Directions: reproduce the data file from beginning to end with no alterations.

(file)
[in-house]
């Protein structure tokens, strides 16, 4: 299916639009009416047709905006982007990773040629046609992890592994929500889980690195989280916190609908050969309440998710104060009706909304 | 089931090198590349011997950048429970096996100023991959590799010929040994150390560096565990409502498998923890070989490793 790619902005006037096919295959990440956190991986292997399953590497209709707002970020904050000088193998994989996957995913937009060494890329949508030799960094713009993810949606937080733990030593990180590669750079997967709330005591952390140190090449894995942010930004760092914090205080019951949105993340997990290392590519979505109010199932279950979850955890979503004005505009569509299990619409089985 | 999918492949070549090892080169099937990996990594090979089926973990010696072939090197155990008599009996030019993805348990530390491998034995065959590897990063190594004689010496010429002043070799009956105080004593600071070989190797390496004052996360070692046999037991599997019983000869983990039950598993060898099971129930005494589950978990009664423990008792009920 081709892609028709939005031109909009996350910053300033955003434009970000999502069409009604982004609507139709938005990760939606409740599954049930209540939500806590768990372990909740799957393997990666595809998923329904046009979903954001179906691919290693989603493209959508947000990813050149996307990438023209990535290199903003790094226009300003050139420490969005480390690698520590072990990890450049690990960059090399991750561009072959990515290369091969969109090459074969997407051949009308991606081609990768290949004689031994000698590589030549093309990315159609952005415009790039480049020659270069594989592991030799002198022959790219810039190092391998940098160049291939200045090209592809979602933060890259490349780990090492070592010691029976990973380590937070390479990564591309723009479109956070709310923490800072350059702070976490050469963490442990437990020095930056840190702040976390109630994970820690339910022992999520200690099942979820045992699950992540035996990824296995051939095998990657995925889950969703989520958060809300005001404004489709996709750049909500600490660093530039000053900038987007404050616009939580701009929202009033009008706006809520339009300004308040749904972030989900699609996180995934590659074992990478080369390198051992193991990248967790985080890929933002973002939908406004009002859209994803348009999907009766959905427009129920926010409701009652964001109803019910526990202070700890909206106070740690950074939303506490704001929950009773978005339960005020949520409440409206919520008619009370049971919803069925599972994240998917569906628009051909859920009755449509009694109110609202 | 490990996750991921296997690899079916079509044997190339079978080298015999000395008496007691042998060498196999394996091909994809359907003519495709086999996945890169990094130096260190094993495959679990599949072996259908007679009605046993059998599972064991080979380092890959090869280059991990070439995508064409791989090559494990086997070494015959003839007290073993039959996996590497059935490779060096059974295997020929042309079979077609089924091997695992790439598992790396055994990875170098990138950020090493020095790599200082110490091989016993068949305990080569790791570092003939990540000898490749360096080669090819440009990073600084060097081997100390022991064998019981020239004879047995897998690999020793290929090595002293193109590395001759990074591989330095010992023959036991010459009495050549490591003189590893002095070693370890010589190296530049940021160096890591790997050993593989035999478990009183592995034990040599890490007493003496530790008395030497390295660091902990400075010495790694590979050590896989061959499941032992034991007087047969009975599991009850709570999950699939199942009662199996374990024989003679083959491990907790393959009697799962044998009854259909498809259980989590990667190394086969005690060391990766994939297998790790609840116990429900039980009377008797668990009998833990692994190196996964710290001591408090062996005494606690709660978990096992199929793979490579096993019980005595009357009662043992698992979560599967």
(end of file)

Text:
[in-house]
């Protein structure tokens, strides 16, 4: 299916639009009416047709905006982007990773040629046609992890592994929500889980690195989280916190609908050969309440998710104060009706909304 | 089931090198590349011997950048429970096996100023991959590799010929040994150390560096565990409502498998923890070989490793 790619902005006037096919295959990440956190991986292997399953590497209709707002970020904050000088193998994989996957995913937009060494890329949508030799960094713009993810949606937080733990030593990180590669750079997967709330005591952390140190090449894995942010930004760092914090205080019951949105993340997990290392590519979505109010199932279950979850955890979503004005505009569509299990619409089985 | 999918492949070549090892080169099937990996990594090979089926973990010696072939090197155990008599009996030019993805348990530390491998034995065959590897990063190594004689010496010429002043070799009956105080004593600071070989190797390496004052996360070692046999037991599997019983000869983990039950598993060898099971129930005494589950978990009664423990008792009920 081709892609028709939005031109909009996350910053300033955003434009970000999502069409009604982004609507139709938005990760939606409740599954049930209540939500806590768990372990909740799957393997990666595809998923329904046009979903954001179906691919290693989603493209959508947000990813050149996307990438023209990535290199903003790094226009300003050139420490969005480390690698520590072990990890450049690990960059090399991750561009072959990515290369091969969109090459074969997407051949009308991606081609990768290949004689031994000698590589030549093309990315159609952005415009790039480049020659270069594989592991030799002198022959790219810039190092391998940098160049291939200045090209592809979602933060890259490349780990090492070592010691029976990973380590937070390479990564591309723009479109956070709310923490800072350059702070976490050469963490442990437990020095930056840190702040976390109630994970820690339910022992999520200690099942979820045992699950992540035996990824296995051939095998990657995925889950969703989520958060809300005001404004489709996709750049909500600490660093530039000053900038987007404050616009939580701009929202009033009008706006809520339009300004308040749904972030989900699609996180995934590659074992990478080369390198051992193991990248967790985080890929933002973002939908406004009002859209994803348009999907009766959905427009129920926010409701009652964001109803019910526990202070700890909206106070740690950074939303506490704001929950009773978005339960005020949520409440409206919520008619009370049971919803069925599972994240998917569906628009051909859920009755449509009694109110609202 | 490990996750991921296997690899079916079509044997190339079978080298015999000395008496007691042998060498196999394996091909994809359907003519495709086999996945890169990094130096260190094993495959679990599949072996259908007679009605046993059998599972064991080979380092890959090869280059991990070439995508064409791989090559494990086997070494015959003839007290073993039959996996590497059935490779060096059974295997020929042309079979077609089924091997695992790439598992790396055994990875170098990138950020090493020095790599200082110490091989016993068949305990080569790791570092003939990540000898490749360096080669090819440009990073600084060097081997100390022991064998019981020239004879047995897998690999020793290929090595002293193109590395001759990074591989330095010992023959036991010459009495050549490591003189590893002095070693370890010589190296530049940021160096890591790997050993593989035999478990009183592995034990040599890490007493003496530790008395030497390295660091902990400075010495790694590979050590896989061959499941032992034991007087047969009975599991009850709570999950699939199942009662199996374990024989003679083959491990907790393959009697799962044998009854259909498809259980989590990667190394086969005690060391990766994939297998790790609840116990429900039980009377008797668990009998833990692994190196996964710290001591408090062996005494606690709660978990096992199929793979490579096993019980005595009357009662043992698992979560599967």